Be sure you know the location of the main shut off valve for your home’s water source. This is where your water supply enters, via town water or well, and is then distributed to other pipes and fixtures. Should you have a plumbing emergency, you’ll want to know where it’s located so you can turn off the water right away to avoid a big, expensive catastrophe.
You should also know where your sewer line access point is if you have a septic system. Also identify where the shut off is for pipes leading to your outdoor spigots.
Note that apartments and condos may not have their own dedicated shut-off valves. Check with your landlord or condo association.
It’s not that uncommon for a homeowner to be doing their own project and accidentally puncture water pipes (just a nick can cause a dangerous leak!). When you are doing a DIY project, just be mindful of nearby plumbing fixtures, heat registers, or other appliances that could have plumbing pipes behind the walls or floor supplying them.
ONLY toilet paper should be flushed down the toilet! We can’t stress this enough since a clogged toilet is one of the most common repair calls. Flushing anything else can lead to a nasty problem. Even “flushable” products like baby wipes and feminine products can back up your plumbing.
Only food waste should go down the garbage disposal, and never dump leafy vegetables, vegetable peelings, fat and grease, coffee grounds, or starchy foods like rice and pasta. These items will eventually create a clog.
Pro Tip:Invest in a good quality plunger to have on hand should you encounter a clog. A strong plunger can often clear clogs in toilets, sinks, and drains. If your weekend chores include cleaning a sink trap, use a plunger to push most of the water out before removing the trap. This will make the task a lot less wet and messy.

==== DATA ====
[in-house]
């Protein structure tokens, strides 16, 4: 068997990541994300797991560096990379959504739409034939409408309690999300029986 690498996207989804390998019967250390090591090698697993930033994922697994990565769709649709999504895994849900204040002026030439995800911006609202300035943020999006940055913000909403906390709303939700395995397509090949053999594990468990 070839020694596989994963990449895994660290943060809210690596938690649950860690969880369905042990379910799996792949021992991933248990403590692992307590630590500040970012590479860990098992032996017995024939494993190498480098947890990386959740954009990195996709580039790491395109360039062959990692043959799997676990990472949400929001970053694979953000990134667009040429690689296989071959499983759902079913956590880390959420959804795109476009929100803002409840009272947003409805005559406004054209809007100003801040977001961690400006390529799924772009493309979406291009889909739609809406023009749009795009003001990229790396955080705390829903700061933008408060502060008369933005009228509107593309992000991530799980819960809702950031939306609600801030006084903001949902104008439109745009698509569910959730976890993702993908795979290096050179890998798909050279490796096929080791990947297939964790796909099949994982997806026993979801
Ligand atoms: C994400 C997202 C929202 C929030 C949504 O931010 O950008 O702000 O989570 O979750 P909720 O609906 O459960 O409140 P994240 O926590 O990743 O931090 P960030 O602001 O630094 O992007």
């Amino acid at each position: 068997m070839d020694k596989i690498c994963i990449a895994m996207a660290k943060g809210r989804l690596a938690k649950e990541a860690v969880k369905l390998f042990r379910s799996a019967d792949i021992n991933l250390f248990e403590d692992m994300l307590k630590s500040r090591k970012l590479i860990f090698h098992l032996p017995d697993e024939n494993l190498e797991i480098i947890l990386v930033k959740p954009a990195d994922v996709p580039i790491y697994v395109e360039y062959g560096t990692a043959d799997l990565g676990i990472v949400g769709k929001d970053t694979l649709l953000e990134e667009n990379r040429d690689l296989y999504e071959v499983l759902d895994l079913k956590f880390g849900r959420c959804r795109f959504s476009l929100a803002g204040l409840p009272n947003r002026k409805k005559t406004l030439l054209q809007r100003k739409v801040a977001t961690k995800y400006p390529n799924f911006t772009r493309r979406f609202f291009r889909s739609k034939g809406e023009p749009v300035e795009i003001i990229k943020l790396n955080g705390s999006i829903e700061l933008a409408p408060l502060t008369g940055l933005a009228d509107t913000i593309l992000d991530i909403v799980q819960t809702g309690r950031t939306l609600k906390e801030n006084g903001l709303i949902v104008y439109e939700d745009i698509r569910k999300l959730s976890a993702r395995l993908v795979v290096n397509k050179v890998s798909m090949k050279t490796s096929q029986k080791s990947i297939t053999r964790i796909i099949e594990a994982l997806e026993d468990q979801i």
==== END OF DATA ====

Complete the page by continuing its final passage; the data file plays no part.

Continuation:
When you’ve got a clog, and you know what it is, can even see a bit of it perhaps, a wet-dry vacuum can solve the problem. When something small and hard, like a toy or hair clip, for example, is causing a blockage, try sucking it out. Using a plunger in that circumstance will just push the item deeper into the drain.
If you do a plumbing DIY project or repair, remember to always check for leaks when you are done. Run water through the system for several minutes, then check the area of the repair, under the sink, and open and close all the valves and drains associated with the repair. Even professional plumbers sometimes need to reseal a connection or tighten a valve, so take the time to check your work.
If you have a dripping faucet or tiny leak under the sink, know that is your money going down the drain. It is also an indicator of trouble on the horizon. A leaky faucet actually wastes up to eight gallons of water per day! A running toilet wastes around 200 gallons per day! Fix small leaks immediately, before they become big, and save yourself from a more costly repair.